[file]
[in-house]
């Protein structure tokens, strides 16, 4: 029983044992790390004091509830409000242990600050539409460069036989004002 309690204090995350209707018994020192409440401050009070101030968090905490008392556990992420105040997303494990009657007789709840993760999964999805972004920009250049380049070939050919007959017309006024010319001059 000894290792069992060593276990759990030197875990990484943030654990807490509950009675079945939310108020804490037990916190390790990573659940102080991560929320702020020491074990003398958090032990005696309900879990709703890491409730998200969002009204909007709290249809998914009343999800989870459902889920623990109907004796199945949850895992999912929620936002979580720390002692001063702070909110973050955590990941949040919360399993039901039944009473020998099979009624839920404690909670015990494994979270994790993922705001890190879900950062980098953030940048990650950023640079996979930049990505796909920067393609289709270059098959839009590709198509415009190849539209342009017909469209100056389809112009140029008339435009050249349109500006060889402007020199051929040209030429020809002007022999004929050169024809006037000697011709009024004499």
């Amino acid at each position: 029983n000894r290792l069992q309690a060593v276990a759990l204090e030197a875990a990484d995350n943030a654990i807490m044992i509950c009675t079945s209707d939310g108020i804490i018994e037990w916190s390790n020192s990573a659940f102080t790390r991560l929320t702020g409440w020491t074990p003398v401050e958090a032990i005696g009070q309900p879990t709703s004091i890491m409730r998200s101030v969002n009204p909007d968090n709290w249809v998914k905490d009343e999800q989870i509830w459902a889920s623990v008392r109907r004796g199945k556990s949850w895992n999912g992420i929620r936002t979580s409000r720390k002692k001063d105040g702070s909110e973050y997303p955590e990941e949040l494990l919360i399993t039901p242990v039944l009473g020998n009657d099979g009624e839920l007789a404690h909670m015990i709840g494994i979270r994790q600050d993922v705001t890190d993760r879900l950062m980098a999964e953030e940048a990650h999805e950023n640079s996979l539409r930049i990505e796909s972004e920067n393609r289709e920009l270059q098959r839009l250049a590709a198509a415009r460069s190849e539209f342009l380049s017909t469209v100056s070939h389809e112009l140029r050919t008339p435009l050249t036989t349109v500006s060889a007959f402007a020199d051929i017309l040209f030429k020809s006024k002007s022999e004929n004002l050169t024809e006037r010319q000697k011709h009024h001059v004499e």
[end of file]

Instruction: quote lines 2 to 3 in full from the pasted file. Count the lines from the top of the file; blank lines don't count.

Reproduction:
């Protein structure tokens, strides 16, 4: 029983044992790390004091509830409000242990600050539409460069036989004002 309690204090995350209707018994020192409440401050009070101030968090905490008392556990992420105040997303494990009657007789709840993760999964999805972004920009250049380049070939050919007959017309006024010319001059 000894290792069992060593276990759990030197875990990484943030654990807490509950009675079945939310108020804490037990916190390790990573659940102080991560929320702020020491074990003398958090032990005696309900879990709703890491409730998200969002009204909007709290249809998914009343999800989870459902889920623990109907004796199945949850895992999912929620936002979580720390002692001063702070909110973050955590990941949040919360399993039901039944009473020998099979009624839920404690909670015990494994979270994790993922705001890190879900950062980098953030940048990650950023640079996979930049990505796909920067393609289709270059098959839009590709198509415009190849539209342009017909469209100056389809112009140029008339435009050249349109500006060889402007020199051929040209030429020809002007022999004929050169024809006037000697011709009024004499």
């Amino acid at each position: 029983n000894r290792l069992q309690a060593v276990a759990l204090e030197a875990a990484d995350n943030a654990i807490m044992i509950c009675t079945s209707d939310g108020i804490i018994e037990w916190s390790n020192s990573a659940f102080t790390r991560l929320t702020g409440w020491t074990p003398v401050e958090a032990i005696g009070q309900p879990t709703s004091i890491m409730r998200s101030v969002n009204p909007d968090n709290w249809v998914k905490d009343e999800q989870i509830w459902a889920s623990v008392r109907r004796g199945k556990s949850w895992n999912g992420i929620r936002t979580s409000r720390k002692k001063d105040g702070s909110e973050y997303p955590e990941e949040l494990l919360i399993t039901p242990v039944l009473g020998n009657d099979g009624e839920l007789a404690h909670m015990i709840g494994i979270r994790q600050d993922v705001t890190d993760r879900l950062m980098a999964e953030e940048a990650h999805e950023n640079s996979l539409r930049i990505e796909s972004e920067n393609r289709e920009l270059q098959r839009l250049a590709a198509a415009r460069s190849e539209f342009l380049s017909t469209v100056s070939h389809e112009l140029r050919t008339p435009l050249t036989t349109v500006s060889a007959f402007a020199d051929i017309l040209f030429k020809s006024k002007s022999e004929n004002l050169t024809e006037r010319q000697k011709h009024h001059v004499e």